We now consider a twodimensional image deblurring test case similar to that in [25, Section 3.1.3]. We assume periodic boundary conditions on the extended domain, but due to the restriction from the extended domain to , circulant structure is lost in the forward model matrix, and hence, linear system solves must be done using an iterative method. As in [25, Section 3.1.3], we use preconditioned conjugate gradient (PCG) iteration, both for computing using GCV and for computing . We attempt to deblur a image of Main Hall on the University of Montana (UM) campus. To do this, we begin with a image, given in Figure 6, and then restrict to the center image. This smaller image in the middle will be thought of as being on a domain and the larger, full image will then be defined on .
To obtain , we first perform the blurring operation on the full 256256 true image plotted in Figure 6. Since this is a color image, the deblurring process is done individually for the red, green, and blue intensity arrays. We then restrict to the central 128128 pixels (with boundaries denoted in Figure 6) to obtain the blurred image plotted on the left in Figure 7. We seek an estimate of in the same central subregion. Omnidirectional semivariograms with 25 approximately equally spaced grid points in are used. We add ten additional grid points and reduce the distance considered to onetenth the maximum from onefifth because there are many more pairs of points in the twodimensional case. The semivariogram method is used to obtain for each color band, and for the red, green, and blue intensities, respectively, and . We also compute the Tikhonov solution, as defined in [25, Section 3.1.3], with . The two solutions are plotted in Figure 7, where it appears that the solution with the WhittleMatérn prior, plotted on the right, is better able to reconstruct the true image than is the Tikhonov solution, plotted in the middle.
True Image  Identity Covariance  WhittleMatérn Covariance  
0.418  0.419  0.418  
s  0.216  0.307  0.224 
Min  0.000  
0.243  0.199  0.244  
Median  0.455  0.396  0.429 
0.545  0.623  0.562  
Max  1.00  1.79  1.17 
0.705  0.950  
Residual MAE  0.169  0.055  
Residual MSE  0.047  0.005 
A more objective (nonvisual) comparison of quality for the two reconstructions is presented in Table 1, which contains the following statistics calculated for the elements of the color image: the mean (), the variance (
), the first and third quartiles (
and ), the correlation (), the maximum, minimum and median, and finally, the mean absolute error (MAE) and the mean squared error (MSE). From the table, it is clear that the distribution of color intensities when using the WhittleMatérn prior is much more accurate than when using the identity covariance with the Tikhonov solution. Note, specifically, that the median and first and third quartiles line up well with the true percentiles. Additionally, the variance is lower and the correlation between true and estimated values is much higher for the WhittleMaérn solution. The MAE and MSE of the residuals are also much lower for this solution. Therefore, all evidence is pointing to the fact that the WhittleMatérn prior, with and estimated using the semivariogram method, yields a better solution than the Tikhonov solution.In both of the previous examples, it is probable that both the Tikhonov and WhittleMatérn reconstructions could be improved with a moreoptimal value. We did not finetune the selection procedure and simply used the one chosen by GCV.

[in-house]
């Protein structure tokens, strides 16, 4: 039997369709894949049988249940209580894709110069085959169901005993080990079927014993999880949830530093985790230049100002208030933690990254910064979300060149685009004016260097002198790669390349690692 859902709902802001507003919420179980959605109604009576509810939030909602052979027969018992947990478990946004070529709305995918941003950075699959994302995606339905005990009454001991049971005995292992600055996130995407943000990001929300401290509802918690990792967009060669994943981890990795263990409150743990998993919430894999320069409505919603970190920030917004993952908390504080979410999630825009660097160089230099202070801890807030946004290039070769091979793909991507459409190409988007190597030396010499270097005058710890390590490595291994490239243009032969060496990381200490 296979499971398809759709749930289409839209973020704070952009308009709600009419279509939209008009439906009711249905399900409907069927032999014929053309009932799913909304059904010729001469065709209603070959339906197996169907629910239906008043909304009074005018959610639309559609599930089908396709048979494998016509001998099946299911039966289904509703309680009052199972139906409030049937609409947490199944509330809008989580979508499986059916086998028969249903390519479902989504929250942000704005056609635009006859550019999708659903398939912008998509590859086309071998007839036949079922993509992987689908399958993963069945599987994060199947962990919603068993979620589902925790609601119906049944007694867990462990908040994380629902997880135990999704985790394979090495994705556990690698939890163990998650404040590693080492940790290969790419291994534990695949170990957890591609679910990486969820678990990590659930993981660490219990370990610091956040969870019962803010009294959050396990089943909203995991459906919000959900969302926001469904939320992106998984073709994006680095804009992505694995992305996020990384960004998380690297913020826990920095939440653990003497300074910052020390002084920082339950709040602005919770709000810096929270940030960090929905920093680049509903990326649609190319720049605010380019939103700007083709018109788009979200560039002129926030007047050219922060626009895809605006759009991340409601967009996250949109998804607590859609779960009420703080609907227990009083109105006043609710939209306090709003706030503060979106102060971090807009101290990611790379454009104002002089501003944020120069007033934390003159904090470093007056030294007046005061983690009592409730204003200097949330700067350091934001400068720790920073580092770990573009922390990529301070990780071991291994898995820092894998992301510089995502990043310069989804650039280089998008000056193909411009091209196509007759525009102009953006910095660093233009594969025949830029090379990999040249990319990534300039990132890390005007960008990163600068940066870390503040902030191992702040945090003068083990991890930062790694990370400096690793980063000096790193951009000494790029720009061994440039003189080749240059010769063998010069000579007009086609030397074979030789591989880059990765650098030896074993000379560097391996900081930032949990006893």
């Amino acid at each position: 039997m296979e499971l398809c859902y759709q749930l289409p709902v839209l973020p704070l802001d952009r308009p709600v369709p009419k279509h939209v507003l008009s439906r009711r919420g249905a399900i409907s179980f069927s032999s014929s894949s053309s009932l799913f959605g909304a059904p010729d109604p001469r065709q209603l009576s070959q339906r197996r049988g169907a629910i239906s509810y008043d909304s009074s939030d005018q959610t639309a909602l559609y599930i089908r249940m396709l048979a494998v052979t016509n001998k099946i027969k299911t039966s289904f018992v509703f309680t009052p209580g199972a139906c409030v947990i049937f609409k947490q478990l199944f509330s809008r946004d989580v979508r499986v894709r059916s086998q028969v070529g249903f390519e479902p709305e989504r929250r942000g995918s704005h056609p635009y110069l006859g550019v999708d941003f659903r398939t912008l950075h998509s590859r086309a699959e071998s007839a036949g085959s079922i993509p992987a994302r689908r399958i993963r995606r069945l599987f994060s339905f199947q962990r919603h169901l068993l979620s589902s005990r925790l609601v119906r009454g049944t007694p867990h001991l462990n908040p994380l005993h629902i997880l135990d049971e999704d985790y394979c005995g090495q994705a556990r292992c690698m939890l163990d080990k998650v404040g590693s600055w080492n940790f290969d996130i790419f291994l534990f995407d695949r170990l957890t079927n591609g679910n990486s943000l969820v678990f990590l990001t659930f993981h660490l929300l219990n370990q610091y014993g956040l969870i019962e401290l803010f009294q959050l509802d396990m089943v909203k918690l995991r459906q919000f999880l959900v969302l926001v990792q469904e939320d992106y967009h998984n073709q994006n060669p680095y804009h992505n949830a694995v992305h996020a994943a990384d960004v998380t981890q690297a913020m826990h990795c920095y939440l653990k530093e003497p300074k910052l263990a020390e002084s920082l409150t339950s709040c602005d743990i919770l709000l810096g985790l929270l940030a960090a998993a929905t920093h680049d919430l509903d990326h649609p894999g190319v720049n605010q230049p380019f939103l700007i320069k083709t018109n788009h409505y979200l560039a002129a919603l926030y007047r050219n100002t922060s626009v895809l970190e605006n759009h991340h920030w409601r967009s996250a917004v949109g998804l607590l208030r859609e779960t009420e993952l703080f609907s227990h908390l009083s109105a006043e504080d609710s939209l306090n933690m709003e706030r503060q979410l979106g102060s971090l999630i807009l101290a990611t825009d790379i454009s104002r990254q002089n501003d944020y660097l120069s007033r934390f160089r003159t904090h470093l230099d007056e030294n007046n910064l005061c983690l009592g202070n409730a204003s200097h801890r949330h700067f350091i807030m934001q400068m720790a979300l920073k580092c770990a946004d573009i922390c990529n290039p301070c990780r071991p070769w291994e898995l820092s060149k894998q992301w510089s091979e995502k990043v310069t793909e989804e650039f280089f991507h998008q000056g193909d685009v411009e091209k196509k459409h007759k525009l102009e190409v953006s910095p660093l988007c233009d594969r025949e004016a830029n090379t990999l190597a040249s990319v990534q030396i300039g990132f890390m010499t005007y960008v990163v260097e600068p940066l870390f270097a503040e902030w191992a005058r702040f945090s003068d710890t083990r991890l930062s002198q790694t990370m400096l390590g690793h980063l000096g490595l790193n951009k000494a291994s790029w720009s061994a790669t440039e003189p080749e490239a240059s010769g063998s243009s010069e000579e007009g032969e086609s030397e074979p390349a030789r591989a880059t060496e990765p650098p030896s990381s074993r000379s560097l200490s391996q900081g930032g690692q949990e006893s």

4 Hierarchical Modelling and Markov chain Monte Carlo
In the previous examples, we calculated point estimates of and using semivariograms and of using GCV. Although these estimates are useful by themselves, an approach that allows for the quantification of uncertainty in and is desirable.
Sampling and simultaneously with a fullyBayesian approach can be done using the Metropolis algorithm or, as is suggested in [31], via slice sampling. The problem is that these variables, especially and , are so highly correlated that the sampling can be wildly inefficient [32] without careful selection of the prior distributions and considerable adjusting of the proposal distributions [26]. In our tests in one dimension, the essential sample size (ESS) [25] was more than 100 times smaller than the number of samples generated.
Due to the inefficiency of sampling from this posterior, we will fix , as is commonly done [26, 9], setting it equal to the estimated value determined by the semivariogram method. Since , , and are fixed in these examples, we will simplify notation and refer to as . We now focus on quantifying the uncertainty in . To this end, we employ Markov chain Monte Carlo (MCMC) methods to obtain samples from .
First, we assume and
are random variables with Gammadistributed hyperpriors, as in
[25]:where and . Gamma hyperpriors lead to Gamma conditional posterior densities for and (a property known as conjugacy), which can be sampled from directly. Since no such conjugacy exists for , we assign it a uniform hyperprior, , where is a selected upper bound for . We assign the uniform hyperprior in an effort to be as datadriven as possible. By Bayes’ law, the posterior density function is given by
where ,
. It can be shown that the conditional probability distributions for
and are given byand the probability density for is
Since no conjugacy exists for , we will use the MetropolisHastings algorithm to sample from . For the proposal density, we use a lognormal proposal, i.e.,
(23) 
where chosen offline. A proposed sample is then accepted with probability
That is, we set with probability , and otherwise we set